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Laboratory at UI plays major role in diagnosing cancer
Date:9/4/2007

The unique laboratory of Dr. David R. Soll at the University of Iowa is making a big footprint in the field of cancer research, thanks to a new agreement reached between Soll and the National Cancer Institute (NCI), part of the National Institutes of Health.

The NCI and its $104 million Clinical Proteomics Technologies Initiative for Cancer (http://proteomics.cancer.gov) recently selected the Developmental Studies Hybridoma Bank (DSHB) as the worldwide distributor of cancer-fighting proteins, called monoclonal antibodies, and the specialized cells, called hybridomas, that produce them. The DSHB was moved in 1995 from Johns Hopkins University to the laboratory of Dr. David R. Soll, Roy J. and Lucille A. Carver/Emil Witschi Professor in the UI College of Liberal Arts and Sciences Department of Biological Sciences.

The NCI initiative involves five teams of scientists from around the world targeting approximately 1,500 protein-based features that directly or indirectly are involved in cancer. Soll says that in the war on cancer, what has been missing is a complete repertoire of monoclonal antibodies for diagnostics and therapy against the proteins encoded by the 5,000 genes affecting human cancers. Soll explained that the antibodies will be used to advance basic cancer research, develop new and desperately needed diagnostics, and explore antibody therapy. The antibodies developed and distributed through this NCI initiative will be available to the larger scientific community.

Soll adds that on an international scale, the DSHB has grown in the last 10 years to become one of the best known facilities housed at the UI, with more than 60,000 customers worldwide using the nonprofit bank.

"The impact of the NCI initiative is expected to be quite large, and the new collaboration places the DSHB as the key distributor of both monoclonal antibodies and the immortal hybridoma cell lines that secrete them," Soll says. "Roughly 20,000 monoclonals will be developed for distribution, approximately four per target protein. If successful, the NCI and other NIH institutes will seek funds to generate hybridomas secreting antibodies against every protein coded for -- more than 25,000 -- in the human genome."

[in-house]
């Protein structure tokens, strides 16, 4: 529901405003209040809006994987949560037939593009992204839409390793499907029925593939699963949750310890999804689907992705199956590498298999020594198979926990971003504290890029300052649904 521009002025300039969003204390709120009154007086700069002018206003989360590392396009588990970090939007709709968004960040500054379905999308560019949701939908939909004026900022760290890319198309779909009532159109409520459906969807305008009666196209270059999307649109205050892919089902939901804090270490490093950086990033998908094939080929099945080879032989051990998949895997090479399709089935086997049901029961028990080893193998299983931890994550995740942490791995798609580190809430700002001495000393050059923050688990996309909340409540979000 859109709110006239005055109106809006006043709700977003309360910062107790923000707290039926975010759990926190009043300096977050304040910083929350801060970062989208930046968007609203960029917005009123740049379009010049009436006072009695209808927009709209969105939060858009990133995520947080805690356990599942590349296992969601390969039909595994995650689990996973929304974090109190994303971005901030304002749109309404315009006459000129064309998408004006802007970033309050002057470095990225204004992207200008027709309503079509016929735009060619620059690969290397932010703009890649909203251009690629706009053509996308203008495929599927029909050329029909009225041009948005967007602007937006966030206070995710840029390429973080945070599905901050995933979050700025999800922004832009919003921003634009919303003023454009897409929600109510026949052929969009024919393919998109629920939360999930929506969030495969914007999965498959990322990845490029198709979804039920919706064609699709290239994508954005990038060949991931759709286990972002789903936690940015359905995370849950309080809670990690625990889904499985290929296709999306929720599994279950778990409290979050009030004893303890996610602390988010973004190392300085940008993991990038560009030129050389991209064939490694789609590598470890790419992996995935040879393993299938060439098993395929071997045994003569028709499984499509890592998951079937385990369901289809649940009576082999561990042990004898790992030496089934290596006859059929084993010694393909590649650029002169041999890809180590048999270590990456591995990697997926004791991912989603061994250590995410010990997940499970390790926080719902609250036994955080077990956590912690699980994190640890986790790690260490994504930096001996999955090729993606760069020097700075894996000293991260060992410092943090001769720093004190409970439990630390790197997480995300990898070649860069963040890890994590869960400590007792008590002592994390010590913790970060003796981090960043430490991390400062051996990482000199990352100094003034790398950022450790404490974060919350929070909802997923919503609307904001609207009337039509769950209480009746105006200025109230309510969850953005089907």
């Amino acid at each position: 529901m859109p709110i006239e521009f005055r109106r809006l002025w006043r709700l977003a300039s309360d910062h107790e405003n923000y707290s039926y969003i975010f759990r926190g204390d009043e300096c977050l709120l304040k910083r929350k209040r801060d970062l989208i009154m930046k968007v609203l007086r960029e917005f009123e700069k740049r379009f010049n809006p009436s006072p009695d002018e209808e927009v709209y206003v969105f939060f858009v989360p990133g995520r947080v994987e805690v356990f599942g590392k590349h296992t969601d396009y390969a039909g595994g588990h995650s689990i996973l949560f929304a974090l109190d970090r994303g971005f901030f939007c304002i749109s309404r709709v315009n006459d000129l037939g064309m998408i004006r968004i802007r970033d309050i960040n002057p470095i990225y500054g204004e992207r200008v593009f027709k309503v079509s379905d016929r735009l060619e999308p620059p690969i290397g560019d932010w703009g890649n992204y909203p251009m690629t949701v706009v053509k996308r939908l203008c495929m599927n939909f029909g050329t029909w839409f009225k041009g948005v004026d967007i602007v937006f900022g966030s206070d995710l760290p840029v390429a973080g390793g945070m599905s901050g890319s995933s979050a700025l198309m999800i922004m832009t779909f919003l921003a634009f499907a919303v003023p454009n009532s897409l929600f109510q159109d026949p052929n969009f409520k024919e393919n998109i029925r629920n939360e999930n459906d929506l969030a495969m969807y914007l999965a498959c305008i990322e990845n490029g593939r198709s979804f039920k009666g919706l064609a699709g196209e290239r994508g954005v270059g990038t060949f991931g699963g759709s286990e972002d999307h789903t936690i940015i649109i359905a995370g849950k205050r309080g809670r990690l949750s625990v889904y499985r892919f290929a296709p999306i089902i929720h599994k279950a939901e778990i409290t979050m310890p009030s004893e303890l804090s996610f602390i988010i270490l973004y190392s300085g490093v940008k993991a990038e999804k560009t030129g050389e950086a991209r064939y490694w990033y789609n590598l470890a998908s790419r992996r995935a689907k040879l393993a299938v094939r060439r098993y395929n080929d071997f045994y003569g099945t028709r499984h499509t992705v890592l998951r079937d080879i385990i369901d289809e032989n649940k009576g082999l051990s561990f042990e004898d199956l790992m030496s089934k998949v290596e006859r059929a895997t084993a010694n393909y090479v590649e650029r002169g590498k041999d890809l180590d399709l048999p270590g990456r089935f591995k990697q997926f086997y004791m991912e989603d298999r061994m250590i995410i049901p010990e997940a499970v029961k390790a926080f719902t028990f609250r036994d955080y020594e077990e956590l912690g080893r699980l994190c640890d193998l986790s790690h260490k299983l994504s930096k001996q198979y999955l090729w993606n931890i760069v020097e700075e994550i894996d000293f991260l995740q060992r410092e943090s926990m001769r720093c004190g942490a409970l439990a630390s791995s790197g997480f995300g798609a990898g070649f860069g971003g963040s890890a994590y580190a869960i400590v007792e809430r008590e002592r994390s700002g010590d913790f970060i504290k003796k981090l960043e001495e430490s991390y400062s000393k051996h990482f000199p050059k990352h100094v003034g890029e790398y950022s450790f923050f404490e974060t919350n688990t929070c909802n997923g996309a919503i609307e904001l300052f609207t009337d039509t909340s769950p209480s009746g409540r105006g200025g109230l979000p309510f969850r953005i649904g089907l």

Soll says that the reason for the success of the DSHB is low cost and reliability, achieved through proprietary methods of production and distribution that he and his staff have developed over the last 12 years. The NIH created the DSHB in 1986 at Johns Hopkins University, with a subcontract to the late Michael Solursh at the UI. In 1995 Soll negotiated transfer of the entire bank to his lab at the UI. The DSHB was designed to distribute hybridomas and monoclonal antibodies at cost to developmental biologists to advance research. Since moving to Soll's laboratory in 1995, where it became self-supporting in six months, the collection has increased three-fold and the number of filled requests has increased by 700 percent to more than 800 per month, while the prices have remained stable at roughly one-tenth commercial fees.

"My intention was, and still is, to keep the price of monoclonals low so that researchers can test multiple monoclonals without commitment of significant funds," Soll says. "A second intent is to relieve scientists of the time and expense of distributing monoclonals they have developed. A third intent is to assure the scientific community that monoclonals with limited demand still remain available. I have strived over these many years to expand the DSHB and remain true to its mission."

Hybridomas, the stock and trade of the bank, are cells that produce unique antibodies that bind to specific molecules, making them extraordinarily powerful tools for scientists. Monoclonals are increasingly being used as diagnostics for cancer and other diseases, and are emerging as powerful, but highly expensive, therapeutic drugs. Under Soll's direction, the DSHB has become one of the largest nonprofit resources in the world for supplying researchers with monoclonal antibodies necessary for the study of embryos, neurobiology, white blood cells and many human diseases. In its new role, the DSHB will play a major part in the NCI initiative for diagnosing and curing cancers.


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Contact: Gary Galluzzo
gary-galluzzo@uiowa.edu
319-384-0009
University of Iowa
Source:Eurekalert

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